Before Homo sapiens there was Neanderthal man. And before Simon Schama, Mary Beard and David Attenborough, there was Dr Jacob Bronowski. A Polish Jewish refugee, Bronowski became one of the first intellectuals to achieve TV stardom with his series The Ascent of Man. In his book Sapiens: A Brief History of Humankind, which playwright David Byrne cites as one of his biggest inspirations, Yuval Harari argues that sapiens wiped out other human cousins. Of course, Byrne isn’t arguing that television pundits are lethally competitive (though that might make a compelling reality show), but with the company, and co-director Kate Stanley, he has devised a provocative and engaging evening that fleshes out scientific theory onstage by interlocking Dr Bronowski’s story with the meta-story of sapiens – and the story of a one-night stand. Thus, one of Harari’s other central theories, his perspective on relative time – that sapiens’ time has been short compared to life on earth and is not limitless – is demonstrated in just 90 minutes.
First meet anthropologist Ava, lecturing us, her student audience, winningly articulate in Stella Taylor’s attractive performance. She is the voice of Harari here, jokily demonstrating his theory that sapiens are still governed by hunter-gatherer instincts and fears, with the help of 20-something Jamie (appealing Andrew Strafford-Baker), fighting his way into a takeaway salad. It’s not giving away much to reveal that Jamie turns out to be Ava’s Tinder date – and Bronowski’s grandson. Going back to his family home for rather more than coffee, she has much to discover. For the secret life of Bronowski himself is kept in a locked room, to which Jamie has access. It proves to be a library stuffed with revelatory material, for the audience a portal to the past and to Bronowski himself, an engaging and compelling figure in Richard Delaney’s performance. Byrne plays with time, taking us to the scientist’s youth via the touching conceit that his wife Rita (Olivia Hurst, warm and moving) is comforted by reminiscing with the spirit of her late husband.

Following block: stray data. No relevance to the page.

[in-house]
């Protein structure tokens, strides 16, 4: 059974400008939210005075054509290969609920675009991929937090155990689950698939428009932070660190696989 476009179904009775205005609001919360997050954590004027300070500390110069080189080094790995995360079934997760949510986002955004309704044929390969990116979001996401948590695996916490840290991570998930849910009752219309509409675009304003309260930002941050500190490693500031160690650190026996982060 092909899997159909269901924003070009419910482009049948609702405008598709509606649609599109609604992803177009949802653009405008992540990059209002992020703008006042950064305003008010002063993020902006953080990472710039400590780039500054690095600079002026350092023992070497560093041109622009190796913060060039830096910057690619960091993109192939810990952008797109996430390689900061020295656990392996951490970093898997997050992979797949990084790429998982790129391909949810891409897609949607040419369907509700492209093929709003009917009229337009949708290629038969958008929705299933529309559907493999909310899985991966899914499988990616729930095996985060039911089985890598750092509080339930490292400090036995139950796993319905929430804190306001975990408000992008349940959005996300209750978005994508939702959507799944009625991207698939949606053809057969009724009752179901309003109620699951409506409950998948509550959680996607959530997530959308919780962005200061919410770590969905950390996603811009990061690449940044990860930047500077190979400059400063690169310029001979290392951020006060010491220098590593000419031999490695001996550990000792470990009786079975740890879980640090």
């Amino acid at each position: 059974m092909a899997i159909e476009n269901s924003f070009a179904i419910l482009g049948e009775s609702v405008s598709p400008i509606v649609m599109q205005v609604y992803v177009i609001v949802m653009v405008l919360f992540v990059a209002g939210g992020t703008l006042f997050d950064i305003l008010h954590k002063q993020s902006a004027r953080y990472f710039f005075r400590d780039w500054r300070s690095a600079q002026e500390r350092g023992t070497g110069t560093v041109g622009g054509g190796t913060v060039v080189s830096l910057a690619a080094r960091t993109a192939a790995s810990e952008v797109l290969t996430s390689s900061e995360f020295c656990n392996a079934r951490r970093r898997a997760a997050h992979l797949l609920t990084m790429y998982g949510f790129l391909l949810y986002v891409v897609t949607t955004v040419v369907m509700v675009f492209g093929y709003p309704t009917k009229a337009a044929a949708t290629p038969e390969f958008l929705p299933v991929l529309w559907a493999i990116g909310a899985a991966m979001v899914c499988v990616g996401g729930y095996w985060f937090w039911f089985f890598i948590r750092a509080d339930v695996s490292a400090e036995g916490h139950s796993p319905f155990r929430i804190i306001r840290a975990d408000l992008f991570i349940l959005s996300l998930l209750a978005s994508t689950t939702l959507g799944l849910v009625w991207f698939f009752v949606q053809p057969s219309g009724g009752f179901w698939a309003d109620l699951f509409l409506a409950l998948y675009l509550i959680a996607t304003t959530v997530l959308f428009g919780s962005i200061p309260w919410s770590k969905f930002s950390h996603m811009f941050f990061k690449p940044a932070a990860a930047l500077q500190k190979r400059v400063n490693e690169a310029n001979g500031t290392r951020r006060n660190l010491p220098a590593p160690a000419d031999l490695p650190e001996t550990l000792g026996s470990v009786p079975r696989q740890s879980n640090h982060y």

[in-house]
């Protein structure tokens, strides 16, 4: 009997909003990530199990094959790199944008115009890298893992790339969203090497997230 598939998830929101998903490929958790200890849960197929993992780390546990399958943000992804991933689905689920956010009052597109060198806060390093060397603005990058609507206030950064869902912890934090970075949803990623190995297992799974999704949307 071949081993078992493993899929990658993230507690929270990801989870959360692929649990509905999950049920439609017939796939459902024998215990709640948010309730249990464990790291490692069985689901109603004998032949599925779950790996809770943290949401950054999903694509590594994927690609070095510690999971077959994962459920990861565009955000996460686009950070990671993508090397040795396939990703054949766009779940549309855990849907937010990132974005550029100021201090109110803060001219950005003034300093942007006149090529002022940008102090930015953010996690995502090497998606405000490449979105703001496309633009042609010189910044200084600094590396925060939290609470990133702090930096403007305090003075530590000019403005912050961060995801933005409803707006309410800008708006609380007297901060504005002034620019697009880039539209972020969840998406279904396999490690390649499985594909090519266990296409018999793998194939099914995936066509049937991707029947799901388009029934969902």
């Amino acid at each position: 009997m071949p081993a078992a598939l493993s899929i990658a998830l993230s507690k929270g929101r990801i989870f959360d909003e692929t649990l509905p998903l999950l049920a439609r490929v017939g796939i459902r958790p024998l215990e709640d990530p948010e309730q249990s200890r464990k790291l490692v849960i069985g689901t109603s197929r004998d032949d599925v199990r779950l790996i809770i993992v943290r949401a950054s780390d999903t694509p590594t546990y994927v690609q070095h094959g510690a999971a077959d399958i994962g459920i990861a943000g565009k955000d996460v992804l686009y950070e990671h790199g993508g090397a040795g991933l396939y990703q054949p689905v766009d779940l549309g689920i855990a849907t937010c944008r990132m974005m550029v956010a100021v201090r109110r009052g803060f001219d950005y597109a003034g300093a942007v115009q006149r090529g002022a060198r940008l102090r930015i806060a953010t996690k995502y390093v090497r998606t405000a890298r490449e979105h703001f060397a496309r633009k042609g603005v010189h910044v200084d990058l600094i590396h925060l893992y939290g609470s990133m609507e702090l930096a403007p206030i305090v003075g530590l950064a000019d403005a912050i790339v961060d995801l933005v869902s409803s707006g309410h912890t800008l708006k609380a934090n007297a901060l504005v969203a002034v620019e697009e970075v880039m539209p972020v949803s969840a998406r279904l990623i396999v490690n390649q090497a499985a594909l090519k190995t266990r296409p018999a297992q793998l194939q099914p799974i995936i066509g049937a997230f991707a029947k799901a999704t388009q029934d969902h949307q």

Bronowski’s War evidently included research on the atom bomb that involved signing the Official Secrets Act, leading to sapiens’ destruction on a hitherto-unimagined scale. Working as a lecturer at Hull University (rejected by his alma mater Cambridge as a Jewish immigrant), he is recruited by unassuming George (sympathetically repressed Andy McLeod). As air raids ravage London, they work feverishly to discover even more effective methods of wholesale destruction. Bronowski is changed by what he witnesses in person at Nagasaki and Auschwitz, which will inform his future writing and his career on radio and TV.
Zakk Hein’s projections brilliantly conjure Michael Parkinson, Bertrand Russell and (with aerial designer John Maddox) early Sapiens. Designer Jen McGinley’s fast-moving library shelves transport the action through time and space, atmospherically underscored by composer and sound designer Yaiza Varona and lit by Cat Webb. At once bracingly intellectual and warmly inclusive, Byrne’s play is urgently timely in a week that has seen chemical attacks on civilians and a threat of nuclear escalation.
By Judi Herman
Photos by David Monteith-Hodge
Secret Life of Humans runs until Saturday 5 May. 7.30pm (Tue-Sat), 3.30pm (Sat only). £15, £13.50. New Diorama Theatre, NW1 3BF. 020 7383 9034. www.newdiorama.com